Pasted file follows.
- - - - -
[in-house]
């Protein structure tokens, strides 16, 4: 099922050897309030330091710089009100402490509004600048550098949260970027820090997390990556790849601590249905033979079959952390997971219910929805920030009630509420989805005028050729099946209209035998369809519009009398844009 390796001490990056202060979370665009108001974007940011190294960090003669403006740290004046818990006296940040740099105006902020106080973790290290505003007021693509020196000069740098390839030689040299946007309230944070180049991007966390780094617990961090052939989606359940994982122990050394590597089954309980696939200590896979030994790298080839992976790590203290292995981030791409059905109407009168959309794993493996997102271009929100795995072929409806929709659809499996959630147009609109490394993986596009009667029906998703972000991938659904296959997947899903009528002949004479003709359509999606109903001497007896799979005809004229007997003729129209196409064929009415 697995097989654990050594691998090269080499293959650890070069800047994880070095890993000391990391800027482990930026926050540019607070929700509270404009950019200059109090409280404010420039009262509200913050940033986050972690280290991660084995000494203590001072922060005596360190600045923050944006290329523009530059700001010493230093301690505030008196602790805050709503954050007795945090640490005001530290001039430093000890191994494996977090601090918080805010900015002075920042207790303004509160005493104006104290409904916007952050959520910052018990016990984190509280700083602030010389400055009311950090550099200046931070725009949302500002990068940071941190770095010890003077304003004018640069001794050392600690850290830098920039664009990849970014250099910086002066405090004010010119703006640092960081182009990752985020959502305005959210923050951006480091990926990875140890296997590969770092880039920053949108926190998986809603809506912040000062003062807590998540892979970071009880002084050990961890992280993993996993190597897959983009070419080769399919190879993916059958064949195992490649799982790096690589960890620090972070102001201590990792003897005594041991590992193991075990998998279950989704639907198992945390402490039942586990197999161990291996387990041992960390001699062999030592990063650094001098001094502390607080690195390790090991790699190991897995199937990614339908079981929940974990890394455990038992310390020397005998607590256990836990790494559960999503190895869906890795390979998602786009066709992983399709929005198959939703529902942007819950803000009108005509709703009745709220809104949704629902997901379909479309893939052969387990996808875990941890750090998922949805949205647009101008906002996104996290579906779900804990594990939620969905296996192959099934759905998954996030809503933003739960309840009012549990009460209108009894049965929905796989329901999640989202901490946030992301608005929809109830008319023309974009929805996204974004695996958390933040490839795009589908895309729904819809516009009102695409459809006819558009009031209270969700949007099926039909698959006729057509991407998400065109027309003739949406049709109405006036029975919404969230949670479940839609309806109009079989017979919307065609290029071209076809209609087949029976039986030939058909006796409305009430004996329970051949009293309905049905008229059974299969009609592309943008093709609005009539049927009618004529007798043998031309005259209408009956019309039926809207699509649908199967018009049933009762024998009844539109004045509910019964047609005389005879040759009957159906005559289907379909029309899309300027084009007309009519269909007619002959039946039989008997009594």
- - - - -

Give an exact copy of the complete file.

[in-house]
């Protein structure tokens, strides 16, 4: 099922050897309030330091710089009100402490509004600048550098949260970027820090997390990556790849601590249905033979079959952390997971219910929805920030009630509420989805005028050729099946209209035998369809519009009398844009 390796001490990056202060979370665009108001974007940011190294960090003669403006740290004046818990006296940040740099105006902020106080973790290290505003007021693509020196000069740098390839030689040299946007309230944070180049991007966390780094617990961090052939989606359940994982122990050394590597089954309980696939200590896979030994790298080839992976790590203290292995981030791409059905109407009168959309794993493996997102271009929100795995072929409806929709659809499996959630147009609109490394993986596009009667029906998703972000991938659904296959997947899903009528002949004479003709359509999606109903001497007896799979005809004229007997003729129209196409064929009415 697995097989654990050594691998090269080499293959650890070069800047994880070095890993000391990391800027482990930026926050540019607070929700509270404009950019200059109090409280404010420039009262509200913050940033986050972690280290991660084995000494203590001072922060005596360190600045923050944006290329523009530059700001010493230093301690505030008196602790805050709503954050007795945090640490005001530290001039430093000890191994494996977090601090918080805010900015002075920042207790303004509160005493104006104290409904916007952050959520910052018990016990984190509280700083602030010389400055009311950090550099200046931070725009949302500002990068940071941190770095010890003077304003004018640069001794050392600690850290830098920039664009990849970014250099910086002066405090004010010119703006640092960081182009990752985020959502305005959210923050951006480091990926990875140890296997590969770092880039920053949108926190998986809603809506912040000062003062807590998540892979970071009880002084050990961890992280993993996993190597897959983009070419080769399919190879993916059958064949195992490649799982790096690589960890620090972070102001201590990792003897005594041991590992193991075990998998279950989704639907198992945390402490039942586990197999161990291996387990041992960390001699062999030592990063650094001098001094502390607080690195390790090991790699190991897995199937990614339908079981929940974990890394455990038992310390020397005998607590256990836990790494559960999503190895869906890795390979998602786009066709992983399709929005198959939703529902942007819950803000009108005509709703009745709220809104949704629902997901379909479309893939052969387990996808875990941890750090998922949805949205647009101008906002996104996290579906779900804990594990939620969905296996192959099934759905998954996030809503933003739960309840009012549990009460209108009894049965929905796989329901999640989202901490946030992301608005929809109830008319023309974009929805996204974004695996958390933040490839795009589908895309729904819809516009009102695409459809006819558009009031209270969700949007099926039909698959006729057509991407998400065109027309003739949406049709109405006036029975919404969230949670479940839609309806109009079989017979919307065609290029071209076809209609087949029976039986030939058909006796409305009430004996329970051949009293309905049905008229059974299969009609592309943008093709609005009539049927009618004529007798043998031309005259209408009956019309039926809207699509649908199967018009049933009762024998009844539109004045509910019964047609005389005879040759009957159906005559289907379909029309899309300027084009007309009519269909007619002959039946039989008997009594």